The other aspect of the Cuban artist’s works, which is (almost) inseparable from politics, is history, maybe even the one with a capital H. It is not faced with a spirit of hopeful acceptance, but rather with the impossibility of escaping from an active confrontation with the events and circumstances – difficult to avoid in a situation like Cuba – that involve us, even when we do everything possible to ignore them. Memoria de la Posguerra,9 El peso de la culpa, El Cuerpo del Silencio, the two Untitled works – presented at the seventh edition of the Havana Biennial and at the eleventh of edition of Documenta – are probably the most clear examples. These interests could almost make us think that there is a contradiction in the planning of her work: how can the attention of the spectator be subjected to the historical events or the unique political situation through such an ephemeral, and naturally unclassifiable, medium like performance and Arte de conducata (to use the artists term)? It, obviously, doesn’t escape Tania Bruguera that history and stories are necessarily subject to interpretation. And that it is necessary to face them starting from the understanding of the fall of ideologies and the consequent impossibility of formulating static judgements, definitively expressed in a single image, in a single description. It is exactly from this comparison between the pretence of the stability of facts – in the world closed by the past – and the dynamicity of her works – the unexpected opening to the subjectivity with which each one of us lives these experiences – from which the depth of Bruguera’s work originates. In this way, the purposeful dialectic game is established between these circumstances, intertwined with the unique and personal history of the artist. It is Tania Bruguera who is the protagonist and the subject of most of her works, and, even when it seems that there is an apparent distance, on a closer look it is clear that the narratives are always coupled with personal stories. It is not by chance that next to the wordstory, that recurs periodically in Tania Bruguera’s works, there is also another term, Autobiografia, both as a title and, more commonly, as the semantic crux of her research.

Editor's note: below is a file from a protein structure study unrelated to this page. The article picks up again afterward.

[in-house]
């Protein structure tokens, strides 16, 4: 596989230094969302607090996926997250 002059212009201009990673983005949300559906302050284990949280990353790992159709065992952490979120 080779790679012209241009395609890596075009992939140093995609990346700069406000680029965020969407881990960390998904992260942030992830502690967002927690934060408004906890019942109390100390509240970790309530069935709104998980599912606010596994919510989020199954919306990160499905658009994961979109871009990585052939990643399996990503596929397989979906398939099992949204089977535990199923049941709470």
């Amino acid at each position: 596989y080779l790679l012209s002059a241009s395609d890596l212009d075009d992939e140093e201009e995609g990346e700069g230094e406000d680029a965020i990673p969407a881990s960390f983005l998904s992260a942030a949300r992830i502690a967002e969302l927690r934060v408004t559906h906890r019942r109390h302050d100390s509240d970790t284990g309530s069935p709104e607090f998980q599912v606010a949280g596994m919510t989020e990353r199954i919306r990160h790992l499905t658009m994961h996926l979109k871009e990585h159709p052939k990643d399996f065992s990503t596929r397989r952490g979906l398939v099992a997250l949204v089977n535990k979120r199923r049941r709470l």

1 Pier Paolo Pasolini, Le ceneri di Gramsci, Garzanti, Milan, 1957, p.72.
3 Homenaje a Ana Mendieta , in fact, occupied Tania Bruguera from 1985 to 1996.
4 It is important to underline that the two most famous Cuban post-war artists, Ana Mendieta and Félix González-Torres, both died young, both lived exiled in the United States where they realized political and “antagonistic” work, and were both ignored by the Cuban regime (and therefore by the rest of the population).
6 Cf. Karl Marx, Il 18 Brumaio di Luigi Bonaparte , Editori Riuniti, Rome, 2006, which begins with these words: “Hegel nota in un passo delle sue opere che tutti i grandi fatti e i grandi personaggi della storia universale si presentano per, così dire, due volte. Ha dimenticato di aggiungere la prima volta come tragedia, la seconda volta come farsa”. (Hegel remarks somewhere that all the important facts and personages of world history occur, as it were, twice. He forgot to add: the first time as tragedy, the second as farce.)
7 Tania Bruguera, Autobiografia-remix , in Tania Bruguera (ed.), Tania Bruguera, cit. pp. 50-51.
8 For more on this work see: Tania Bruguera, Untitled (Havana 2000), in Boundary 2 – Volume 29, Number 3, Fall 2002, Duke University Press; or Nico Israel, VII Bienal de la Habana, in “Artforum International”, February 2001, pp. 147-148.
9 Cfr. Luis Camnitzer, Memoria de la Posguerra , in “Art Nexus”, n.15, Jan-Mar 1995.